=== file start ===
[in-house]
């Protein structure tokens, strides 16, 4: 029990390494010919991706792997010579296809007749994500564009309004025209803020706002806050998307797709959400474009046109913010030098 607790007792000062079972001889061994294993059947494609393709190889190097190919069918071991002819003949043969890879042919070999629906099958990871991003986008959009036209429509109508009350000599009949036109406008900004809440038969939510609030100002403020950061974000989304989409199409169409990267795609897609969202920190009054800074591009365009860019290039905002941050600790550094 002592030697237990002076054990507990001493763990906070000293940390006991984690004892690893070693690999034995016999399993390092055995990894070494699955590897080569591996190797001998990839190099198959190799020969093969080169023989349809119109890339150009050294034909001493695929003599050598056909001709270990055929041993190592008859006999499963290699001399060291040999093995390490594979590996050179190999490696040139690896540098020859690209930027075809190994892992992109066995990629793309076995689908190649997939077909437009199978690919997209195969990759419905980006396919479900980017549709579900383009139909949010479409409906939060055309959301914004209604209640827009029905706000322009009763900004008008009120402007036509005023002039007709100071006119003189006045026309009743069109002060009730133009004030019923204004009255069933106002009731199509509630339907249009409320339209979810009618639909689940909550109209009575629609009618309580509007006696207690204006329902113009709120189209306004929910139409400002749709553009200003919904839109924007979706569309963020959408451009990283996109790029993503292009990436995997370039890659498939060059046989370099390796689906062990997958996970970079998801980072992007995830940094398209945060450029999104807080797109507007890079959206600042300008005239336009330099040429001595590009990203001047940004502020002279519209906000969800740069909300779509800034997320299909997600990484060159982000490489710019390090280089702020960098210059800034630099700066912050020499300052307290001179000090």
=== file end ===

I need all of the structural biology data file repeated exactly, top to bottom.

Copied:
[in-house]
């Protein structure tokens, strides 16, 4: 029990390494010919991706792997010579296809007749994500564009309004025209803020706002806050998307797709959400474009046109913010030098 607790007792000062079972001889061994294993059947494609393709190889190097190919069918071991002819003949043969890879042919070999629906099958990871991003986008959009036209429509109508009350000599009949036109406008900004809440038969939510609030100002403020950061974000989304989409199409169409990267795609897609969202920190009054800074591009365009860019290039905002941050600790550094 002592030697237990002076054990507990001493763990906070000293940390006991984690004892690893070693690999034995016999399993390092055995990894070494699955590897080569591996190797001998990839190099198959190799020969093969080169023989349809119109890339150009050294034909001493695929003599050598056909001709270990055929041993190592008859006999499963290699001399060291040999093995390490594979590996050179190999490696040139690896540098020859690209930027075809190994892992992109066995990629793309076995689908190649997939077909437009199978690919997209195969990759419905980006396919479900980017549709579900383009139909949010479409409906939060055309959301914004209604209640827009029905706000322009009763900004008008009120402007036509005023002039007709100071006119003189006045026309009743069109002060009730133009004030019923204004009255069933106002009731199509509630339907249009409320339209979810009618639909689940909550109209009575629609009618309580509007006696207690204006329902113009709120189209306004929910139409400002749709553009200003919904839109924007979706569309963020959408451009990283996109790029993503292009990436995997370039890659498939060059046989370099390796689906062990997958996970970079998801980072992007995830940094398209945060450029999104807080797109507007890079959206600042300008005239336009330099040429001595590009990203001047940004502020002279519209906000969800740069909300779509800034997320299909997600990484060159982000490489710019390090280089702020960098210059800034630099700066912050020499300052307290001179000090």